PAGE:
Of course, this isn't the whole story.
Silicon Valley loves vanity metrics, so lets add a new one to evaluate venture capital firms: mobile app downloads.
Mobile analytics company SensorTower recently released a report ranking the top 20 VC firms based on how many times people downloaded the apps created by their portfolio companies. And the winner is: Kleiner Perkins.
In all, Kleiner invested in 13 of the top 1,000 best performing apps in Apple’s App Store last year, racking a combined 81.3 million iOS downloads, according to SensorTower’s estimates. Its top three apps are Uber, Snapchat, and Spotify, though the firm has also invested in Airbnb, Houzz, Flipboard, Shopkick, and Jawbone (Up) among others.
In second place came Institutional Venture Partners, with an estimated 60.8 million total downloads from apps like Snapchat, Clash of Clans (Supercell), and Dropbox. Accel Partners, also an investor in Spotify, Clash of Clans, Dropbox, rounded out the top three with an estimated 52.8 million total downloads. Check out SensorTower’s blog for the full list.
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Of course, SensorTower’s report is only an estimate of app download numbers, and more importantly, they don’t reflect the app maker’s (or its investor’s) financial success. In fact, many of the most popular apps are free while executives try to figure out how to turn their money losing operations into profitable businesses.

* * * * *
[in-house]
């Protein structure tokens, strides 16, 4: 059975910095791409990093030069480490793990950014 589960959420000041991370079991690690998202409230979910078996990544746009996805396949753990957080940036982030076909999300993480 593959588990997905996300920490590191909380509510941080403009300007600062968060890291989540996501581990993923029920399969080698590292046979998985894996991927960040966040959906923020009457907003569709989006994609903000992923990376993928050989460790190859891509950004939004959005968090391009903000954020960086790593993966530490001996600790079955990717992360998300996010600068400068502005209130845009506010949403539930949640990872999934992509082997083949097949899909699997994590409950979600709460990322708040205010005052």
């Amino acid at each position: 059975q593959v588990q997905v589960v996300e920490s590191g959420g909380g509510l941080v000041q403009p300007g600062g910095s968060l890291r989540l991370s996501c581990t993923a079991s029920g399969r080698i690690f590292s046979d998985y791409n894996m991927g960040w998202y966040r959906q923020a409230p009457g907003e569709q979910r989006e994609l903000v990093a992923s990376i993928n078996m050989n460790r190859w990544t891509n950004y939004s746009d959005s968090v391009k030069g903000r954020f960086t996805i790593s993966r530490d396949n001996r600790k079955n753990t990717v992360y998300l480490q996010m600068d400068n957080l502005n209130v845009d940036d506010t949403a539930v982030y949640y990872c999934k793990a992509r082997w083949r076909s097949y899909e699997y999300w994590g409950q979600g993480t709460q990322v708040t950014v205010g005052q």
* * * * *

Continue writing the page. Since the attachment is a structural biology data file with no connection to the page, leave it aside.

Whatever the case, tech companies also spend a lot of time focusing on other metrics like monthly or daily active users instead of downloads. Last year, Snapchat co-founder and CEO Evan Spiegel revealed that the ephemeral messaging app had close to 100 million daily active users, a number that has now reportedly climbed to 150 million (more than Twitter). Uber and Spotify, on the other hand, look at slightly different metrics—active riders, and overall and paying users. Downloads, you can see, don’t really count for much.
Of course, this report only takes into consideration consumer-focused companies that have mobile apps and the venture capitalists that invested in them. Enterprise-focused companies, though not as sexy and often invisible to the average consumer, do frequently generate very sizable, if not bigger investment returns.
It’s also important to remember that evaluating investors is an imperfect science. Earlier this week, Fortune‘s Dan Primack wrote about a new project, Sunesis, he’s advising that aims to assess venture capitalists based on their returns to their own investors, known as limited partners.
“Venture capital is one of very few investment management industries without an accurate accounting of the best professionals,” he wrote, adding that many existing lists and rankings use too much qualitative data and not enough weight it put on actual financial returns.
So the lesson here? We might never truly find out which venture capital firm is truly the best.